A Lens on Disaster through Newspapers

Coverage of hurricanes and tropical storms is ubiquitous throughout Caribbean newspapers. From general discussion of hurricane preparations to day-by-day chronicles of storms' impact on people and places, over centuries the news has provided insight into such topics as:

  1. how residents have experienced and remembered hurricanes over time;
  2. the growth of local and international relief organizations, and their impact;
  3. environmental and economic effects, including the growth of disaster capitalism; and
  4. reprinting networks across the region, and how they shared news of disaster.

Reading between the lines of newspapers can also highlight silences, including how hurricane coverage has often omitted stories of impacts on marginalized individuals, or prioritization of property over human life. The identities of newspaper editors and papers' intended audiences--including racial and ethnic positionality, political stance, and relationship to colonial governments--play a major role in shaping narratives around disaster.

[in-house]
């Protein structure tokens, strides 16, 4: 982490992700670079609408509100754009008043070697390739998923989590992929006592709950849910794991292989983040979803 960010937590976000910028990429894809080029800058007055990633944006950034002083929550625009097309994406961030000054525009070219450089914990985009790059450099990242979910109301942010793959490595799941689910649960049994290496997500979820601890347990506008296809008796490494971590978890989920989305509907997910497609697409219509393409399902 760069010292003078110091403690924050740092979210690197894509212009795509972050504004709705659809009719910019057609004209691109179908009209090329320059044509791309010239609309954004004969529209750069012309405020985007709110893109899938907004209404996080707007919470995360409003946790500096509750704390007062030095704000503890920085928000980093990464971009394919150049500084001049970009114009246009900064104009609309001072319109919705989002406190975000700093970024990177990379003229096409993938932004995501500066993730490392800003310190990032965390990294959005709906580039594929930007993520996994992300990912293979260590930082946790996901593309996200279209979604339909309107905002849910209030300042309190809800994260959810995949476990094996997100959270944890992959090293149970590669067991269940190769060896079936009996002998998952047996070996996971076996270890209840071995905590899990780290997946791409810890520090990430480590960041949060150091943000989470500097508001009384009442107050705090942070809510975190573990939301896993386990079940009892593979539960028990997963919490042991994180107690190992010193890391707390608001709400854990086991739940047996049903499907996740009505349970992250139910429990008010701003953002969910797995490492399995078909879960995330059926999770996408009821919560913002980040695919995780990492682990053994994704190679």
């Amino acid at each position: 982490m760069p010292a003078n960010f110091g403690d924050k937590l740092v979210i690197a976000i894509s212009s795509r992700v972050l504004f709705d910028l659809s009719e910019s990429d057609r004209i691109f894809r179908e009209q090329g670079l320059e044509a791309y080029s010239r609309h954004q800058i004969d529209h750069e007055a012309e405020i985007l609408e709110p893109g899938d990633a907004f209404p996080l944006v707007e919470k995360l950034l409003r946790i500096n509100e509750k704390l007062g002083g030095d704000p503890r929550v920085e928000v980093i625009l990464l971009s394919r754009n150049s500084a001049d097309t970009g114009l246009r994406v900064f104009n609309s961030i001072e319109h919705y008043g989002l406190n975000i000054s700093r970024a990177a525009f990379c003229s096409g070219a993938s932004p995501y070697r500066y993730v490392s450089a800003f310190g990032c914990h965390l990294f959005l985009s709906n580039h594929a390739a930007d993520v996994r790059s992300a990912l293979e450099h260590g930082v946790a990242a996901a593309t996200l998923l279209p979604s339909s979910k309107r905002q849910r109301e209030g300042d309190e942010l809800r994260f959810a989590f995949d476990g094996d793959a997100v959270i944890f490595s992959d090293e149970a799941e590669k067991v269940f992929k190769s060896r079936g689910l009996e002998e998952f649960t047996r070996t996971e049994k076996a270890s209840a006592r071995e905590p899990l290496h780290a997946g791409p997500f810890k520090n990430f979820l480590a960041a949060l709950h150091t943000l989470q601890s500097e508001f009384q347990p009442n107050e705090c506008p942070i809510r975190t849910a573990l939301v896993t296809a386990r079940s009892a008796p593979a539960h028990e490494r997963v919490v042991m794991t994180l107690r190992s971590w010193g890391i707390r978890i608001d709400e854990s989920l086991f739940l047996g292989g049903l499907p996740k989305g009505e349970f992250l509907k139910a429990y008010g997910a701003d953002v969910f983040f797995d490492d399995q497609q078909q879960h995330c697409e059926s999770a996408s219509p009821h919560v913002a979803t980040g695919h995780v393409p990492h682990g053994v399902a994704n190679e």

Men walking in El Prado, with fallen trees after 1926 Havana-Bermuda Hurricane. Black and white photo.
Men walking in El Prado in Havana, Cuba, following October 1926 hurricane. [Digital Library of the Caribbean.]

Though far from comprehensive, this toolkit offers a thematic entry point into the 1 million pages of newspaper content in the Caribbean Digital Newspaper Library. While already accessible for browsing and searching, a growing number of titles can also be downloaded in bulk text and image formats via a separate data repository

The toolkit includes:

  1. A small dataset of hurricane coverage from the 1780s to the 1960s, including relationships to specific storms
  2. A larger dataset of all places where hurricanes are mentioned throughout eight titles, browsable by newspaper and date
  3. Several tutorials and sample projects showing how the data was created and how to use it
  4. An exhibit with more information about featured newspapers